Internal park substation for DanTysk is ready

Tuesday, 23 July, 2013 - 11:00

After one and a half years of construction, the offshore substation for the wind farm DanTysk has been completed. The two transformers, all of the cables, the switchgear and utility rooms are installed. On 29 June, the substation rolled from the factory floor of the Hollandia shipyard in Rotterdam onto a transport crane, which will bring it to the construction site.

The substation will combine the power of all 80 turbines in the North Sea wind farm and bring it up to the required transport voltage of 155 kV. From this substation, the electricity makes its way to the cluster connection SylWin Alpha 10 km away.

During the loading process, the substation moved forward one centimetre at a time on a multi-wheeler, which is a kind of "centipede on wheels". It was approximately 100 m to the quay, where the barge that would transport it to the construction site waited for its freight, secured with thick mooring lines. Before loading began, the helicopter landing platform was also installed.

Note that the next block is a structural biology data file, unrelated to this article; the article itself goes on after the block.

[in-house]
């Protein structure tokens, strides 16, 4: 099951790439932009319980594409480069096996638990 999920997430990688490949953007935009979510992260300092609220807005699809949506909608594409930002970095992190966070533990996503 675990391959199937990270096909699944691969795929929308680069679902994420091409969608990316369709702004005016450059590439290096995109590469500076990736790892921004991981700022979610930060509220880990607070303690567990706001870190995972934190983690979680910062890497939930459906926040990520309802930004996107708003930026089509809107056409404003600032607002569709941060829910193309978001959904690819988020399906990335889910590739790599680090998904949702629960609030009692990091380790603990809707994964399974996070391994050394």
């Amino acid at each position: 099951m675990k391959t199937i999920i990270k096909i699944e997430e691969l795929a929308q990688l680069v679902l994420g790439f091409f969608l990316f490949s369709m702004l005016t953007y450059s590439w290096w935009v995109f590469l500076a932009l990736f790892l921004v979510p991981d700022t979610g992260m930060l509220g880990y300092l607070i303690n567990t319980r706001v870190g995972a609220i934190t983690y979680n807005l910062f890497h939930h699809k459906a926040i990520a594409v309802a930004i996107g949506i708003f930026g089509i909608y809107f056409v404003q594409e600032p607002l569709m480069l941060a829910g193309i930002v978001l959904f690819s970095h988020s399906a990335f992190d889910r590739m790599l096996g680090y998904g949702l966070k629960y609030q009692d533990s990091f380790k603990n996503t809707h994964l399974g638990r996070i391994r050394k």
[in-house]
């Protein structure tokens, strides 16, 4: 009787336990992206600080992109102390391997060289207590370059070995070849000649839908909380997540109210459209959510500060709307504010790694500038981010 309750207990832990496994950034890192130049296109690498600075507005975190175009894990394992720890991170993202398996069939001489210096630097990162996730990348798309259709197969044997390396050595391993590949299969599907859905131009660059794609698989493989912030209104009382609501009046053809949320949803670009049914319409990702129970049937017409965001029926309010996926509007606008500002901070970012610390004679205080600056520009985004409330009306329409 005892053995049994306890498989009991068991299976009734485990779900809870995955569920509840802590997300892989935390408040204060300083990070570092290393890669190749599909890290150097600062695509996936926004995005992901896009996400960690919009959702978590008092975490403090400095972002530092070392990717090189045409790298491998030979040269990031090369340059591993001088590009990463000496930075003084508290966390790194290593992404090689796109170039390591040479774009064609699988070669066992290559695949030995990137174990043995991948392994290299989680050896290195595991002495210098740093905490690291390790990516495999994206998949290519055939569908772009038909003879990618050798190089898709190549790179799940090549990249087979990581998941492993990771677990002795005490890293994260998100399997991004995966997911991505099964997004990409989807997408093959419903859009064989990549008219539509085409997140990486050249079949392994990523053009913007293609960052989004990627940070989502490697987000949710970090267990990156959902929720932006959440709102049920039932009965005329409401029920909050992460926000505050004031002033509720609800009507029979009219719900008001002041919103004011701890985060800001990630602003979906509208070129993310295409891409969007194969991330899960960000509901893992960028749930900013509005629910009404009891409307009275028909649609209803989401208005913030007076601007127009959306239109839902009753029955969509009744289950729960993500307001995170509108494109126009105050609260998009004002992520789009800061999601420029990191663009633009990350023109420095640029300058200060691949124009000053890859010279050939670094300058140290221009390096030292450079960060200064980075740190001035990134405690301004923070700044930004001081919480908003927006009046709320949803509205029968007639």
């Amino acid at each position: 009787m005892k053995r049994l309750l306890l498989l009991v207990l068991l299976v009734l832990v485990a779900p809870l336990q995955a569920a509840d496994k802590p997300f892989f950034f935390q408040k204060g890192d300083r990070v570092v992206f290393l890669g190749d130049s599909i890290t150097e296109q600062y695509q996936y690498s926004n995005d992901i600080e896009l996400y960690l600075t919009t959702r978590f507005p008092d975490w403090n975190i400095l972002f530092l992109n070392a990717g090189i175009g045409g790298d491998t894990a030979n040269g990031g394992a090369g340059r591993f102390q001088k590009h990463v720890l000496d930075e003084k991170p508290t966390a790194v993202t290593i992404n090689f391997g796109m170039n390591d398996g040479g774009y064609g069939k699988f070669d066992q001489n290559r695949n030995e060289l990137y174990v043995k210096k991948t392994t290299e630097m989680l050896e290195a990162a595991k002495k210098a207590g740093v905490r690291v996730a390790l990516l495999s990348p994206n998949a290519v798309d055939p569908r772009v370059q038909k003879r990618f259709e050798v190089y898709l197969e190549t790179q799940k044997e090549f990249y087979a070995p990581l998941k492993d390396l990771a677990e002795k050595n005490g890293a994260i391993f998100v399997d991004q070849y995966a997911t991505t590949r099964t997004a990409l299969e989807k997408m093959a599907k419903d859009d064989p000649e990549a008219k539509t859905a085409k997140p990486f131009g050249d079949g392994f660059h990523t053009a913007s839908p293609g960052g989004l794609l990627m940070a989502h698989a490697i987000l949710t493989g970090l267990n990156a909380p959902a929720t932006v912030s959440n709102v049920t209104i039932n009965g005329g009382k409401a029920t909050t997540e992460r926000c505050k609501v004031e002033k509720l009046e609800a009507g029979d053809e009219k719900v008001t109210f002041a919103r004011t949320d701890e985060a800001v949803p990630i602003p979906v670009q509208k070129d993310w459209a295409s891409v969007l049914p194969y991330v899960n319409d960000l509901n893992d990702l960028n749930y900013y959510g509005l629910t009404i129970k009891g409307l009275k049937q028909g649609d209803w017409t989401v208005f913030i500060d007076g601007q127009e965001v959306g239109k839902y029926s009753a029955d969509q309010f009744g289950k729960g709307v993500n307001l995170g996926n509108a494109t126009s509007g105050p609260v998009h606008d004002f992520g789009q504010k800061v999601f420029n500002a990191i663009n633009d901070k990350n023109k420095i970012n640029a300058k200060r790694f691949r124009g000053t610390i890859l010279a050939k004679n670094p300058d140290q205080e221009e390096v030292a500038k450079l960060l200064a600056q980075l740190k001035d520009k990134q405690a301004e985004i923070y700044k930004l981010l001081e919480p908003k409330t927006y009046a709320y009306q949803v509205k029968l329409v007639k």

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But how does one load a 3,000-tonne monster like that onto a transport barge, without it losing its balance in the water? The professionals at the Hollandia shipyard have the necessary experience. The transport barge has several air chambers which are partially filled with water. Normally, the weight of the substation would push the barge down during loading. However, the experts pump water out of the air chambers at exactly the right moment, so that the buoyancy force increases. The incoming tide helps to ensure that the loading area is at exactly the same height as the quay and the substation can be safely rolled up the ramp onto the boat.

Precision work - and the water level must be checked continuously. The loading process takes an entire day; finally, the substation is safely anchored in its brackets on the barge.

During the following days, the jacket-construction foundation was also loaded onto the barge, along with the piles for anchoring to the seabed.

Katharina Garus

Related article:

SylWin1 has been delayed

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